Cholesteatoma is histologically-equivalent to an epidermoid cyst and is composed of desquamated keratinizing stratified squamous epithelium forming a mass. They usually present with conductive hearing loss.
The mass is lined by epithelium (facing inwards) which continues to grow, thereby shedding additional cells into the mass. Their cholesterol content (which is not always present) is responsible for their name, although 'keratoma' is probably a more apt term.
Cholesteatomas of the temporal bone and middle ear can be divided into:
- congenital cholesteatoma: accounting for only 2%
- acquired cholesteatoma: 98%
- external ear canal cholesteatoma
- mural cholesteatoma
- petrous apex cholesteatoma
Conventional non-contrast MR imaging with diffusion-weighted imaging is recommended in all patients with a suspicion of cholesteatoma. An MRI should be performed especially in patients with previous surgery for cholesteatoma since recurrence or residual tumor can be detected with great accuracy. If negative, it can obviate "second look" surgery. It is important to prepare the patient for the examination (clear the external auditory canal or the postoperative cavity) to avoid a false positive diagnosis.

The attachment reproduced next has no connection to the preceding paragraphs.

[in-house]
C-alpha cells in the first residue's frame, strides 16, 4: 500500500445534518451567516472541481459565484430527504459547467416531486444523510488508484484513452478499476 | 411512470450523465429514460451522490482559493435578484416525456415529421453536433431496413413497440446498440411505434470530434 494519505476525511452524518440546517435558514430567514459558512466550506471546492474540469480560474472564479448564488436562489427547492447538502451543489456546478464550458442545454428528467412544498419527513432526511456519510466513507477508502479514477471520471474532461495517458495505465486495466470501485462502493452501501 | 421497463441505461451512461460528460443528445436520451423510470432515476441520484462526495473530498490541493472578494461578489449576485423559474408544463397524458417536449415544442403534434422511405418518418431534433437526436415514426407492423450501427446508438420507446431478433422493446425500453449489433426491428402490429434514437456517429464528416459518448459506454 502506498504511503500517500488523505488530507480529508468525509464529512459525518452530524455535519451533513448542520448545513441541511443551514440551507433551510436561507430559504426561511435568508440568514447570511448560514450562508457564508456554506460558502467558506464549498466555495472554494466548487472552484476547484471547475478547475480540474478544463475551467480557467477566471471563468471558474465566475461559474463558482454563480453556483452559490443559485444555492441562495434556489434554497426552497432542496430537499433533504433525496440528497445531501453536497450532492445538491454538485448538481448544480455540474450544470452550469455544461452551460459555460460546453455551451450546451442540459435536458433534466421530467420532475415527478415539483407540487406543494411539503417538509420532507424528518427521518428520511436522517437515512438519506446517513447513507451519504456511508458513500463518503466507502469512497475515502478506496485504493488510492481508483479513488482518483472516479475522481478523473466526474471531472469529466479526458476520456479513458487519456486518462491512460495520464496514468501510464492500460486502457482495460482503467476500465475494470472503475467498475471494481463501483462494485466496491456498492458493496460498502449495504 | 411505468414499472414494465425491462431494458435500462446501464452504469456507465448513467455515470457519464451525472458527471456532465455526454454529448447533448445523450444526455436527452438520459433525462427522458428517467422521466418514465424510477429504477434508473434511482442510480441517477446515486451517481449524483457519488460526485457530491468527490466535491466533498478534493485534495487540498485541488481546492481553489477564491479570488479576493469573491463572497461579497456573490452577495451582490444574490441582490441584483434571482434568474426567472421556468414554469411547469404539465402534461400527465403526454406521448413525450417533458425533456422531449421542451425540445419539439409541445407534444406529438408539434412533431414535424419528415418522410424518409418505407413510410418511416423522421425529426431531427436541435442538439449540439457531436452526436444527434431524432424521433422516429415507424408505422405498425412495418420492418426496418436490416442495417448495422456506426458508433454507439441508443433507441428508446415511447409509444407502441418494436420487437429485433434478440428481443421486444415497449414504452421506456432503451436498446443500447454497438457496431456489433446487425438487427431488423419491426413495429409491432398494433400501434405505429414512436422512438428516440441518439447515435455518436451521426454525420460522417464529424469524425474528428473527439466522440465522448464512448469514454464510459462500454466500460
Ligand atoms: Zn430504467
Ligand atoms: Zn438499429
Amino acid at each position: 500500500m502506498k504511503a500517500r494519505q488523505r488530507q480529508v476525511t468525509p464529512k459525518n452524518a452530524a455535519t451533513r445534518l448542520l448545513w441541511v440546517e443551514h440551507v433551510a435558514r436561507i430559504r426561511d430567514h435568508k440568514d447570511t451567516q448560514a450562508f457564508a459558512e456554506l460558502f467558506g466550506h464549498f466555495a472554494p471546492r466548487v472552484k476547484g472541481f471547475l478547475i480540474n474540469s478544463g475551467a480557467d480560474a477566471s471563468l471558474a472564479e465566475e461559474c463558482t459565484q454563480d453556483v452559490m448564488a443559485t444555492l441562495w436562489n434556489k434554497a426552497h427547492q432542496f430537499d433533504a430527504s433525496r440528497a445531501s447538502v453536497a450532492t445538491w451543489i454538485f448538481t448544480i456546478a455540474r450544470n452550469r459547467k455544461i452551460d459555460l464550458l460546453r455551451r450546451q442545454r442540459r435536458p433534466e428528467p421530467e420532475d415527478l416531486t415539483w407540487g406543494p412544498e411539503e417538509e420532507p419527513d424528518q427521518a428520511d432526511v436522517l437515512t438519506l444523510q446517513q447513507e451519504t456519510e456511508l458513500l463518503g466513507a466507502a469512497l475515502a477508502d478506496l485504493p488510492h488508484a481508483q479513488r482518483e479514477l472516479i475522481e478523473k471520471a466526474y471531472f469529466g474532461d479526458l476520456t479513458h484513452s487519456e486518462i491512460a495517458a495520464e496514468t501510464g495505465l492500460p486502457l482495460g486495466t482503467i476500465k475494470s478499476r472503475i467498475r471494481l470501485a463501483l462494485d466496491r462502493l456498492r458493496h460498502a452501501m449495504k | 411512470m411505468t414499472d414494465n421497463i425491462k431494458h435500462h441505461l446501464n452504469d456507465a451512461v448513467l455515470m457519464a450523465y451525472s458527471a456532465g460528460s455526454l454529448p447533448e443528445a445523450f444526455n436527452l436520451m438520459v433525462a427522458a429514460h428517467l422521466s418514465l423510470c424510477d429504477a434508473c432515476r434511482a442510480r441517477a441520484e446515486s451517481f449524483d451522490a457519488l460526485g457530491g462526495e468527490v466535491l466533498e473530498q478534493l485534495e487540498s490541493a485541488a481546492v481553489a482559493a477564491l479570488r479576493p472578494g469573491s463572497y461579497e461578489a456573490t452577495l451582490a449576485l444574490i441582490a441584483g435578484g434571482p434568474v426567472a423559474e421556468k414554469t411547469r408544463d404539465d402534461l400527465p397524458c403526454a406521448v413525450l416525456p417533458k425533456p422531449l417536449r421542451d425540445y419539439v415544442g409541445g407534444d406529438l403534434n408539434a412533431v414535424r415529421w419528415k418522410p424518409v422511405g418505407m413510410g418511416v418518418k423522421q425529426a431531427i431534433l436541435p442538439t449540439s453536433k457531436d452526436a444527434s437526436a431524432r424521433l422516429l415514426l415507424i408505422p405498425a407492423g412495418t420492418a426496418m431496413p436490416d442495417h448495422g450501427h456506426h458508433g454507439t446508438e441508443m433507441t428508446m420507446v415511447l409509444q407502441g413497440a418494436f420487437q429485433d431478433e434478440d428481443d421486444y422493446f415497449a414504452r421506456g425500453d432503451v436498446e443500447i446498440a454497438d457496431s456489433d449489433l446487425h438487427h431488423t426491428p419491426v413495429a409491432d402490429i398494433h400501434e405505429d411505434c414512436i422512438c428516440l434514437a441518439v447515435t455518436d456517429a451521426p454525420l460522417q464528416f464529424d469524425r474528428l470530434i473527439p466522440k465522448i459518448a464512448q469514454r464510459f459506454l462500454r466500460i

The standard examination is a T2-weighted series in the coronal and axial plane, followed by a non-echo planar DWI series (b-values 0, 1000). On the DWI images with b-value 1000 s/mm2, a cholesteatoma becomes apparent as a hyperintense area. The signal intensity should be higher than visible on the DWI images with b-value 0 s/mm2. On the ADC map, a low signal should be visible in the same area, confirming the presence of diffusion restriction.
A CT scan should be added in those cases where a cholesteatoma is detected with MRI. CT is required for preoperative planning (reconstruction of ossicles if needed) and to exclude perforation of the bony tegmen.
Pars flaccida cholesteatoma originates in Prussak space and usually extends posteriorly.
Pars tensa cholesteatoma originates in the posterior mesotympanum and tends to extend posteromedially.
- cholesterol granuloma
In contrast with cholesteatoma, these show a high signal on the ADC map. With these findings, recurrent cholesteatoma can be detected with 100% specificity. Cholesteatomas down to a size of 2 mm can be detected with this technique on a 1.5 T MRI machine.
Further differential diagnosis is to be made with:
- cerumen: which shows similar image characteristics to cholesteatoma but is located in the external ear canal
- abscess formation in the middle ear: can also show similar imaging findings but has a completely different clinical appearance
Important CT features to comment on when reporting a cholesteatoma:
- erosions of the
- dehiscence of the
- the integrity of the
- the presence of cholesteatoma in the sinus tympani (which is the most hidden recess of the middle ear): to avoid residual disease
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